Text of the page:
The Influence of Printmaking: Pernille Fraser

I originally trained in textiles before migrating towards oil painting some six to seven years ago – but since joining West Dean College last September I have completely fallen for the varying print techniques we have been shown. I had tried and had a fairly good idea of certain types of printing, such as lino-, mono- and screenprinting but the precise nature of these processes and what they had to offer had been lost in my memory bank since being shown them some decades ago. But I have taken the opportunity, while taking the two-year Master in Fine Arts: Painting and Drawing programme, to really engage with these techniques – if a little overzealously when it comes to drypoint printing – my current favourite!

Pernille Fraser

I think the main reason I have engaged so much with printing is that it is so direct, immediate and that it truly highlights line and form. In terms of realtive immediacy – I had become so used to waiting for layers of oil paint to dry that the ‘just getting on with it’ part is really appealing to me! Although with printing there are the various inking up processes, but once the plate and the paper is put through the press, it is done!  That is to say, I am more than happy to experiment (which I often do), but it provides me with a finished piece when the paper is pulled back – no more is needed unless I want to refine a piece further.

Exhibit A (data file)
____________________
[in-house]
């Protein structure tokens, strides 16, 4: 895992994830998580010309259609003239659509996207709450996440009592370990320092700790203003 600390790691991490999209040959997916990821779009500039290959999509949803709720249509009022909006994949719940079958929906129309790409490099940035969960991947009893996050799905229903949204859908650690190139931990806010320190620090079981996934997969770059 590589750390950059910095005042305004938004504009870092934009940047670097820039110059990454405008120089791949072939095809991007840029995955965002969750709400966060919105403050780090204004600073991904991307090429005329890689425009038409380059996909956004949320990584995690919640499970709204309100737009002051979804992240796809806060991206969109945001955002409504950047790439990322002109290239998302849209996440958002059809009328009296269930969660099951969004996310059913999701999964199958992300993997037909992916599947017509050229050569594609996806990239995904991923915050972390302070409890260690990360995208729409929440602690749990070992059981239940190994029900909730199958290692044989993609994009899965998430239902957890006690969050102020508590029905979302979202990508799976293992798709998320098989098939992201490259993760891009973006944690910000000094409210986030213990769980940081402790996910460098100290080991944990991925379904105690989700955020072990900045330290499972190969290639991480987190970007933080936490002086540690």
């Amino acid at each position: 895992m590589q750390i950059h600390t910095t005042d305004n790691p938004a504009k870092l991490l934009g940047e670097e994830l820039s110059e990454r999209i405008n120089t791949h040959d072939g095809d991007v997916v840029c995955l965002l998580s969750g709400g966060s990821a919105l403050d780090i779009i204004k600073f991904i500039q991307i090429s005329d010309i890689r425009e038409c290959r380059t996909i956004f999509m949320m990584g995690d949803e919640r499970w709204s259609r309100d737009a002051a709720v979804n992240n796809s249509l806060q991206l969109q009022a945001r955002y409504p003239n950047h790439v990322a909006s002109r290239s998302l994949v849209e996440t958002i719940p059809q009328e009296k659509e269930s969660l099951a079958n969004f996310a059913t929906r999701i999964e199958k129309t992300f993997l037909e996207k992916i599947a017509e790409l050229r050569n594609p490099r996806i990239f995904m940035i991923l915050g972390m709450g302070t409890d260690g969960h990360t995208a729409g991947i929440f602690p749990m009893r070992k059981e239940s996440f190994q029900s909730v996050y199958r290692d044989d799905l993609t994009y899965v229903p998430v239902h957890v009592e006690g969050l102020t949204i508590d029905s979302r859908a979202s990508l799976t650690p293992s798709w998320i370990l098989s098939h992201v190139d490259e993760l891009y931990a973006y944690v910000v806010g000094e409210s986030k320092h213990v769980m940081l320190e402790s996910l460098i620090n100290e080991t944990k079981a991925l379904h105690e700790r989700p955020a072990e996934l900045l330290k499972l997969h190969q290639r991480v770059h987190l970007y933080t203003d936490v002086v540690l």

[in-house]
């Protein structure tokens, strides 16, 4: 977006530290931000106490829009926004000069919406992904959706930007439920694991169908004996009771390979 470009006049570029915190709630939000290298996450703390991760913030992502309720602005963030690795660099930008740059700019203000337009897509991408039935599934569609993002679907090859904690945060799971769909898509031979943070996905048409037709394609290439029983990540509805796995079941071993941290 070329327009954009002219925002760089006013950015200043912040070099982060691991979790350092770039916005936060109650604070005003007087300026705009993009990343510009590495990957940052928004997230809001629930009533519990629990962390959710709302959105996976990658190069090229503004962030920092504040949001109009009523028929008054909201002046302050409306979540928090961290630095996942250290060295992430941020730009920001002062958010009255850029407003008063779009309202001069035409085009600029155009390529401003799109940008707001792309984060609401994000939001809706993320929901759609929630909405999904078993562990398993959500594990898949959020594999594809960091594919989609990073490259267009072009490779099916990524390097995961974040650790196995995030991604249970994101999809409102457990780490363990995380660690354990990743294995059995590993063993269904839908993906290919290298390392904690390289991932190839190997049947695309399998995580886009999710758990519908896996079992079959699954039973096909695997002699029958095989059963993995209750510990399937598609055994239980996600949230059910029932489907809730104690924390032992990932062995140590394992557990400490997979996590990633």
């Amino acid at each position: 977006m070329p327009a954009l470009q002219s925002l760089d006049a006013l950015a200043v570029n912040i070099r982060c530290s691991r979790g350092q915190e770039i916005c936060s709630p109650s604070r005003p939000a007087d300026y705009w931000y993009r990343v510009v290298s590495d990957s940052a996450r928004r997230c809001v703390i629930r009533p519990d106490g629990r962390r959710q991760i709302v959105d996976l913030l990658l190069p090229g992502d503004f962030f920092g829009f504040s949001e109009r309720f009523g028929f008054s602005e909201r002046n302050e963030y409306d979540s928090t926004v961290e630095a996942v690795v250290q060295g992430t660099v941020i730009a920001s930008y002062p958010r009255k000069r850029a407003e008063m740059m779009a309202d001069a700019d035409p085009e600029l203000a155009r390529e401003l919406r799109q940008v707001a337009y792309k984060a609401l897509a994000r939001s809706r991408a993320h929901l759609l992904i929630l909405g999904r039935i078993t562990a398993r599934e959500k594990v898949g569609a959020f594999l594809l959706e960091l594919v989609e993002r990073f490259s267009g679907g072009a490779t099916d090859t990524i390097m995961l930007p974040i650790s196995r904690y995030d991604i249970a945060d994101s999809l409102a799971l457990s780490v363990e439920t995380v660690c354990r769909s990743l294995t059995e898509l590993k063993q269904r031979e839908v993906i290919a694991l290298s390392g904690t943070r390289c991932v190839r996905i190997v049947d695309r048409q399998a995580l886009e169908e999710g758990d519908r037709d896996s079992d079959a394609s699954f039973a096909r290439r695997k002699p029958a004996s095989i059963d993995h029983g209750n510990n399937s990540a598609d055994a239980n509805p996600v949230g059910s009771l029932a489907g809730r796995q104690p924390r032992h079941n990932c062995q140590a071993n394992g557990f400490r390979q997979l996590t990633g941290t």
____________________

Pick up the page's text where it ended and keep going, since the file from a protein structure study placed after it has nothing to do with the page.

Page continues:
I am very interested in capturing movement – something that I am progressing towards but am yet to fully capture – and  print (combined with other techniques) is starting to provide me with a way to transcribe movement(s) in a static way – ‘frozen moments’ as it were – allowing me to imply movement similar to that I have found in clothnig and cloth, such as dapery and falling fabric. I have started to pursue this interest while juxtaposing more static pieces where everyday clothing and objects remain in-situ, something which has always attracted my attention.

Pernille Fraser

There is so much more I wish to investigate in terms of printmaking and I feel the scope will widen as I start to crossover the varying techniques more and more.  I don’t think we should accept the initial boundaries that techniques offer and I find the experimentation side of bringing a piece to life one of the most influential aspects driving me forward. It is my curiosity which is triggered and of course the excitement of the paper being pealed back after being pressed. Even though I may have worked in detail on a plate, I never precisely know exactly what the final print will look like – it is a surprise! [PF]